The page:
Save Money by Reusing These Items
While everybody knows recycling is good for the environment, few think of it as an avenue for saving themselves money.
There are many things you might be tempted to throw away when you can easily reuse or repurpose them.
Leave It Alone
First of all, there are many things you don’t need to modify in any way to be able to give it new life.
If you’re willing to clean them and aren’t rough with them, plastic utensils can last fairly long, and an entire box of them might last you as long as metal ones.
You can similarly reuse clean aluminum foil and plastic zip-lock bags after a gentle cleaning, and suddenly you’re buying sandwich bags less frequently.
Many plastic takeout food containers, such as the clamshell ones, can also be cleaned and reused, and many are even safe to use in dishwashers and microwaves.
If you need to keep something dry, save your silica packets and use them to absorb ambient moisture.
What are toothbrushes but tools for cleaning very small spaces? Most dental professionals recommend replacing your toothbrush every three-to-four months. After their time passes, keep them around to clean hard-to-reach places or delicate objects.
When a stick of butter is all used up, all that remains is its residue on its wrapper. How convenient! Now if you need to spread butter on something like a cooking pan, you have a clean buttery wipe ready to go. This also works if a recipe calls for just the teensiest bit of butter.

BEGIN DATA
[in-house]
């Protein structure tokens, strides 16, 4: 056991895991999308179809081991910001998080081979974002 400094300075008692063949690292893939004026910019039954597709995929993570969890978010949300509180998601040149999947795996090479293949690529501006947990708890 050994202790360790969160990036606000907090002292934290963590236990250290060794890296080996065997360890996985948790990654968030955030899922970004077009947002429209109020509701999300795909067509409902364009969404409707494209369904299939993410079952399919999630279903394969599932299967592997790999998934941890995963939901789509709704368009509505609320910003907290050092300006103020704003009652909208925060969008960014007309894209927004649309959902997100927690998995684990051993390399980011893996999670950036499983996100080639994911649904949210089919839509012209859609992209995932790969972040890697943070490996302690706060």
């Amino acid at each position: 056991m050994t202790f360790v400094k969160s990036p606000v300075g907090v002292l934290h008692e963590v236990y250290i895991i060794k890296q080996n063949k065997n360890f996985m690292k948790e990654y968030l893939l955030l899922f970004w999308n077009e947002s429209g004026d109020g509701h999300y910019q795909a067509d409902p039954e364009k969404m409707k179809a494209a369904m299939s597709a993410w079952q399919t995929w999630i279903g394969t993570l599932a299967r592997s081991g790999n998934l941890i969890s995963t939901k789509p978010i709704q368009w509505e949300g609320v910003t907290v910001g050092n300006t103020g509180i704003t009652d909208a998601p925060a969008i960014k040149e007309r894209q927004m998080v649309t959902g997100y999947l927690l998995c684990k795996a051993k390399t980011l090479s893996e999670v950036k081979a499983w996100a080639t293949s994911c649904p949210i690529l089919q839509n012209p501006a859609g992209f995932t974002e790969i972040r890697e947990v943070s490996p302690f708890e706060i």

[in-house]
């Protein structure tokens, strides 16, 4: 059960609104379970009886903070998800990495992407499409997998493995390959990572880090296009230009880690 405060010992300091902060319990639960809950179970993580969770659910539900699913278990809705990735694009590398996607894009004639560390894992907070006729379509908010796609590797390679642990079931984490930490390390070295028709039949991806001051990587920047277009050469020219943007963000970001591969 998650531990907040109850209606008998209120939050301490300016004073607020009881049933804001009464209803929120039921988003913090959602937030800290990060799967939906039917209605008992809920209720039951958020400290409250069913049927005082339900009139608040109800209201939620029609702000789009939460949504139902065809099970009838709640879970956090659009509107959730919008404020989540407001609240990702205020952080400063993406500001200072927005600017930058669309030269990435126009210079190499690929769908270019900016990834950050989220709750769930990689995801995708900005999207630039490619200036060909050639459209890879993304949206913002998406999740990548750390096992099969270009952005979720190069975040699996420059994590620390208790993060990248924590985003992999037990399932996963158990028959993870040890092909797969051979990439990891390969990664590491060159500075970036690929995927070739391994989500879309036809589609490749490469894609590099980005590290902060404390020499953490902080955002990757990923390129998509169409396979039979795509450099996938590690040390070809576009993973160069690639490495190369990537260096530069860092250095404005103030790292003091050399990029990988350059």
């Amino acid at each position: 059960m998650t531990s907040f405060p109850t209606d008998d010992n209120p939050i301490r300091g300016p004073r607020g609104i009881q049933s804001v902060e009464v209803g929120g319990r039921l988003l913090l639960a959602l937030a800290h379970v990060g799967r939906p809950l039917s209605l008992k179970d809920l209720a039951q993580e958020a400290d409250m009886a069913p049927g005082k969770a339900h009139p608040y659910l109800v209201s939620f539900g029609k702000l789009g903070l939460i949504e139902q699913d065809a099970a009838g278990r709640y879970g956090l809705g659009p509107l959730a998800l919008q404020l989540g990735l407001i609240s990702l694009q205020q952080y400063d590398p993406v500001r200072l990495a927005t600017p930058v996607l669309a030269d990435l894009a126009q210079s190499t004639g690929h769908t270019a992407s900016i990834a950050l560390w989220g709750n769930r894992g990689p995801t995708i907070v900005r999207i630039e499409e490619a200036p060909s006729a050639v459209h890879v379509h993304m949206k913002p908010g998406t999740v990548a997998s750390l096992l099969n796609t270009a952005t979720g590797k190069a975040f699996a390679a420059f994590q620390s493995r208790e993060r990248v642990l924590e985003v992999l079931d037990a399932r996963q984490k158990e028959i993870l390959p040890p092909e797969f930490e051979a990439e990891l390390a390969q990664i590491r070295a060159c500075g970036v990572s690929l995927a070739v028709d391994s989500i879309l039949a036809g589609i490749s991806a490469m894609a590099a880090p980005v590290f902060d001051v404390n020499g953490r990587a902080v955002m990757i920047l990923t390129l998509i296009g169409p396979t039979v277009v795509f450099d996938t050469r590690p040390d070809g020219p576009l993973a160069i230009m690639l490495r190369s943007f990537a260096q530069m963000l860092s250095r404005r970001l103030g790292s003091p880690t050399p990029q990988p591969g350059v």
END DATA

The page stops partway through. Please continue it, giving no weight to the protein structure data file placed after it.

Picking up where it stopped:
Tweak It Just a Little
There are other things that require a little bit of modification, but the end product won’t be that far removed from its original form.
For example, if you have some old clothes or bedsheets, you can cut these up and produce all the cleaning rags you’ll need for quite a while. You can do the same thing with old towels, or you can make them into new bathmats.
If you use a lot of wax candles, you might be able to soon start making your own. If you collect chips of wax from previous candles, you can melt them and pour them into a candle jar. Insert a fresh wick, let it cool, and you just got yourself a free candle.
Families with children go through a lot of food, such as cereal for breakfast and sandwiches for school lunches. Can you see where I’m going with this? Empty cereal bags can be cut up and reshaped to become the perfect sandwich bags. Actually, they can carry a whole lot of things, food or otherwise, since they’re thicker than regular plastic bags and baggies.
Did you accidentally buy too much bread and now it’s gone stale? Well, do you need breadcrumbs? Stale bread makes better crumbs than fresh bread because it’s firmer. You don’t need to waste food if you can help it.
Tissue boxes can be annoying to throw away because they’re tough to break down, but luckily, you don’t have to throw them away at all. You can repurpose them as mini trash bins (it’s up to you if you want to cut the top off for this or not). If you keep plastic shopping bags and reuse them, you could use the tissue boxes as orderly containers for them.